You can't 'fix' yourself. We are all born this way. In fact, Psalm 51v5 goes further and says that we are conceived this way. No religious ceremony will paper over the cracks, no public apology will ever be enough. But maybe someone else has the CV that we so desperately need, and is willing to swap his with ours.

Forgiveness is the only adequate currency.

If only there was a transcendent, universal, belief which had forgiveness as its central attribute...

Friday, February 19, 2021

Donaldson & Collins "Red Hand" Ginger Ale, Perth, Australia

I have seen some bottles like this around Belfast now and again, for obvious reasons. Donaldson & Collins were based in Perth in Western Australia and presumably had some kind of an Ulster connection. The company was set up in 1880, and their 'Red Hand' brand was introduced in 1914. 

Thursday, February 18, 2021

"The Least Of These" – churches and poverty in Tennessee

Some years ago I met Dr Anthony Bradley on one of his visits to Northern Ireland, a mutual friend introduced me to him at the 'Keswick At Portstewart' summer convention. He is a Presbyterian, an academic, and an African-American. I follow him on Twitter, where he has really powerful things to say and share around issues of theology, denominations, class, politics, the importance of fathers, and race. Voices like his provide some clarity within all of the noise we are bombarded with from America all the time. This tweet from him really struck me today.

This is the web page he links to. I have encountered this in our own NI context. Churches whose members are well-off, and which therefore have spare funds for external 'missional' work, often choose missions which appeal to their aesthetic preferences, and those preferences often reflect their lifestyles and interests.

Dr Bradley's point here is that the words of Jesus Christ from Matthew 25v40, where Christ aligns himself with those at the very 'guttermost' of the social ladder – people he calls "the least of these" – don't necessarily compare well with Christians who are prone to look the other way and do trendier things instead.

Dr Bradley is a really interesting voice, across multiple subjects – if you are on Twitter you can follow him here.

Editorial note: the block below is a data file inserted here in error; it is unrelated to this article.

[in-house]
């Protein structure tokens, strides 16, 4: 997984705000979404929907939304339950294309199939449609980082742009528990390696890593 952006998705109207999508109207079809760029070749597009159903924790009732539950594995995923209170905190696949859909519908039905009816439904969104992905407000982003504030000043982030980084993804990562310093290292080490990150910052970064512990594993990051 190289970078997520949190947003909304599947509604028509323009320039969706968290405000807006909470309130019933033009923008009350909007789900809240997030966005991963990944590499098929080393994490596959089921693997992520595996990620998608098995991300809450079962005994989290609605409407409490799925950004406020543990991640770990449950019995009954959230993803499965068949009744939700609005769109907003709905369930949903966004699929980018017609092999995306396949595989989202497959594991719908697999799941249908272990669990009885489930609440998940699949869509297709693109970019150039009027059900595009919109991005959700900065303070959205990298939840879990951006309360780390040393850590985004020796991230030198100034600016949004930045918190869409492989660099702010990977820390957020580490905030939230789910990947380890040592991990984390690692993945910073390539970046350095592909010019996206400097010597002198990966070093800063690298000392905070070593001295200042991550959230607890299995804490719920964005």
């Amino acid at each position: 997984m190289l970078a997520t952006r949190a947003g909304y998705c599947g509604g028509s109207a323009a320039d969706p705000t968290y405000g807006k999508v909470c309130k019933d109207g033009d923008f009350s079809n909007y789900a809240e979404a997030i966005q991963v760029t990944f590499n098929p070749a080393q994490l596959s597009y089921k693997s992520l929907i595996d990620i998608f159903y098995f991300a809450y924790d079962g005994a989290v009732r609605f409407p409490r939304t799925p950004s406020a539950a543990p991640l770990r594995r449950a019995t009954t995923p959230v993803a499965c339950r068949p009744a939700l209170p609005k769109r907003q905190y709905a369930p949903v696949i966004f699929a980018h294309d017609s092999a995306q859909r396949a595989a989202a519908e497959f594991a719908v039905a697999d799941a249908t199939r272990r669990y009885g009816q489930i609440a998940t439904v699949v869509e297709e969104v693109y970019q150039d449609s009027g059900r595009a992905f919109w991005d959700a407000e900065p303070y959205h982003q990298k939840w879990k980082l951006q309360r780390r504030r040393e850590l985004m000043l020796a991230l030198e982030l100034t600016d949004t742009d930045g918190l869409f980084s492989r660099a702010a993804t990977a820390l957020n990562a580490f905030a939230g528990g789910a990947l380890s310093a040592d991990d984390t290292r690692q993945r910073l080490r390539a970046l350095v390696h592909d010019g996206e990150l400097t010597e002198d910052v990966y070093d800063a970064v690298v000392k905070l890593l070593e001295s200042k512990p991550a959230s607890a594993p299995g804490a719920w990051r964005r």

Wednesday, February 17, 2021

"the issue is how I interpret"

The Just Thinking Podcast is hosted by Darrell Harrison and Virgil Walker. Check it out here. The pic below shows them with Voddie Baucham, a church pastor who has visited Northern Ireland many times, and who is sadly in poor health just now. As you can see these men are black, but the Reformed biblical and gospel that they champion transcends the ethnic differences that our age obsesses over. "For God so loved the World..."

Thursday, February 11, 2021

The Ulster Overcoat, Centennial Exhibition Philadelphia, 1876

In looking for other things recently, I came across this low-resolution image, of the famous John G. McGee & Co.'s world famous Ulster Overcoat. Hopefully one day I'll find a full resolution version, or an actual original. A number of Ulster businesses exhibited in Philadelphia that year, a sign of how visionary our predecessors were.

Tuesday, February 09, 2021

Jonathan Pie - "Woke Utopia"

Forgive the language in places, but he makes some absolutely critical points here on freedom of thought, expression and association –

Monday, February 08, 2021

Hiber-nation in 1996? Embrace the varieties.

This article caught my eye a while ago, when it was published over the Christmas and New Year period, and it came back to mind today. What is remarkable about it is not what the Presbyterian representatives Rev Dr Harry Allen and Rev Sam Hutchinson said back in November 1996, but rather that those from the Northern Ireland Office were so taken aback by it. The civil servants who run Northern Ireland are supposed to be masters of nuance and ambiguities, but in this article - at a key moment in history - they show just how little they understood when they said "On identity, the views expressed tended towards the surreal". Maybe the NIO had been asleep at the wheel - certainly they had no grasp of cultural complexity and diversity. Hiber-nating in fact.